The 90s On Netflix: Antz (1998)
Mark Harrison | On 03, Aug 2018Reading time: 4 mins
Directors: Eric Darnell, Tim Johnson
Cast: Woody Allen, Sharon Stone, Gene Hackman, Sylvester Stallone, Jennifer Lopez, Christopher Walken
Watch Antz online in the UK: Netflix UK / iTunes / Prime Video (Buy/Rent) / Google Play / Sky Store
Do you remember the 1990s? Mark does. On Fridays, he flashes back to the golden decade of our childhood. From family-friendly films to blockbusters we shouldn’t have been watching, get ready for a monthly dose of nostalgia, as we put down our VHS tapes and find out whether the 90s on Netflix are still Live & Kicking.
The fact that Antz is DreamWorks’ first animated feature is something of a black mark on the studio’s record. Aside from the quality of the film itself, the circumstances behind its production involved alleged plagiarism by the studio’s co-founder Jeffrey Katzenberg, who had just left Disney, and a public feud with Pixar figureheads John Lasseter and Steve Jobs, who were hard at work on their second film, A Bug’s Life, when this rival project was announced.
On a superficial level, it’s not hard to spot the similarities: both tell stories of a worker ant who wants more from colony life and falls for the queen’s daughter. Specifically, the neurotic Z (voiced by Woody Allen) spends all day digging with his colleague, Azteca (Jennifer Lopez), and grousing to his soldier friend, Weaver (Sylvester Stallone). In a misguided bid to impress Princess Bala (Sharon Stone), Z trades places with Weaver for a day and becomes cannon fodder for a genocidal plot concocted by General Mandible (Gene Hackman).
Whether Katzenberg deliberately stole the idea to base a movie around ants or not, the film was rushed to completion in order to get it out in cinemas before Pixar’s ant movie and it shows. Considering it was only the second fully computer-generated film of all time, the animation is pretty good and there are some interesting set pieces here and there. It’s the story, and, to a lesser extent, the script (by Paul Weitz, Chris Weitz, and Todd Alcott) that lets this down.
While there are some characterful quirks and even a couple of funny lines scattered throughout, the story is utterly mechanical, combining some Chinese whispers of whatever Katzenberg gleaned about A Bug’s Life from his conversations with Lasseter with a dozen other dusty old tropes from his tenure at Disney. It gives those conventions the same wry side-eye that has become known as “DreamWorks face”, without ever dodging a single one of them. It has none of the finesse or hilarity of the studio’s second, more beloved animated outing, 2001’s Shrek.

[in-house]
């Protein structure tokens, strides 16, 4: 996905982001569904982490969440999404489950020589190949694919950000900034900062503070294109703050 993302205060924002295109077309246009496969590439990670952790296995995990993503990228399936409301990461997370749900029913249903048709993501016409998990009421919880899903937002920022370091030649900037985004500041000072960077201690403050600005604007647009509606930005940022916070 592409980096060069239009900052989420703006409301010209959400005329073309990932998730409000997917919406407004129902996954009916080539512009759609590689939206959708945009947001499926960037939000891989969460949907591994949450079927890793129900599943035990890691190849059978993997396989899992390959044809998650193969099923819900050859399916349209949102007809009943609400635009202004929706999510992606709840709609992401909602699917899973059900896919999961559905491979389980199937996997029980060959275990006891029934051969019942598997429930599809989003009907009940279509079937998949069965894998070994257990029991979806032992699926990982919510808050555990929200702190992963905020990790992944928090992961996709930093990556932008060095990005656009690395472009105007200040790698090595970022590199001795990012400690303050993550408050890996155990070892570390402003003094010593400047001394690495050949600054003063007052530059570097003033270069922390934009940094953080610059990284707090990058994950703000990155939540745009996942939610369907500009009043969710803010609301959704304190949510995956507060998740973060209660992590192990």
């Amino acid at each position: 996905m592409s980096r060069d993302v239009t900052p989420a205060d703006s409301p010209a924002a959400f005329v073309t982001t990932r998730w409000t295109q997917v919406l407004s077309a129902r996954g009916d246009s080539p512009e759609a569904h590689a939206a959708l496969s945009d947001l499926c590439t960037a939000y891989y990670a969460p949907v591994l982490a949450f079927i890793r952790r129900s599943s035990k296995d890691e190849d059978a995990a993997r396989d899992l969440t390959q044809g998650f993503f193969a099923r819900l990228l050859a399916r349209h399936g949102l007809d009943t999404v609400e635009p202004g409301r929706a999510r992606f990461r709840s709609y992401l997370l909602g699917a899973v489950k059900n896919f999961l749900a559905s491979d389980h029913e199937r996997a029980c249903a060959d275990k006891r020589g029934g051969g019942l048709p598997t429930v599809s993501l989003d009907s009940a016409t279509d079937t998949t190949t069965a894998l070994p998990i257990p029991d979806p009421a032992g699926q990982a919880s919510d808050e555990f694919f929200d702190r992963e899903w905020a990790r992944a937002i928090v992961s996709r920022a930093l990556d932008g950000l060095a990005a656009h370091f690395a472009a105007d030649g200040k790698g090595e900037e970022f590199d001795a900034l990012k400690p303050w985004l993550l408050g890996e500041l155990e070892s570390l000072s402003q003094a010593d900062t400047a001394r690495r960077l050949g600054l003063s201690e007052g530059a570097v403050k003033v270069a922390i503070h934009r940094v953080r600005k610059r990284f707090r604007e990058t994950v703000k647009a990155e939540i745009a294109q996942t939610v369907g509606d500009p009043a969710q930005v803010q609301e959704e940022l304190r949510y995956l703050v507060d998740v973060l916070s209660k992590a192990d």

Speaking of Katzenberg’s tenure at Disney, we see the start of his studio’s trend of going after big name actors, as he successfully managed with Robin Williams in Aladdin. But here, the choice of Allen to voice the lead shows the film’s comedic influences up for what they are. Even with a script designed to ape his style of humour and some uncredited rewrites by the man himself, it’s crucially just not that funny.
As Z, Allen’s voicing his one character again, which goes to show that even when he doesn’t actually appear on-screen, he’s significantly worse as a screen presence than he is as a writer or director. As part of his rewrites, he grossly quotes himself from Everything You Always Wanted To Know About Sex (But Were Afraid To Ask) in creepily telling Bala that “I was going to include you in my most erotic fantasies”.
As to the rest of the voice cast, Stallone is good in a rare vocal turn, again playing to his strengths by voicing a lovable lug, and Christopher Walken does exactly what you hire Christopher Walken to do as a scene-stealing, morally grey henchman. If nothing else, it’s been designed for the chosen cast, whose features have been caricatured onto their insect counterparts.
DreamWorks Animation has produced more memorable fare in its later years, by branching out from its all-star pop culture parodies and ever-diminishing Shrek sequels. Still, to give credit where its due, this debut feature does have some ambitious satire of foreign policy and class infrastructure within the colony, the likes of which has never been seen in the studio’s output again.
When that lands, it provides all the comedic highlights in the film, but taken as part of the overall picture, Antz remains a movie that feels more calculated to entertain chuckling arts critics than a family audience. It’s no bad thing to make an animation for older audiences, but taken on its own merits, and not as an extension of Allen’s filmography of endlessly revolving returns to form, it collapses under its own body weight.
Next time on The 90s On Netflix…
“Hello, I’m Dr Bean. Apparently.”
Antz (1998) is available on Netflix UK, as part of an £8.99 monthly subscription.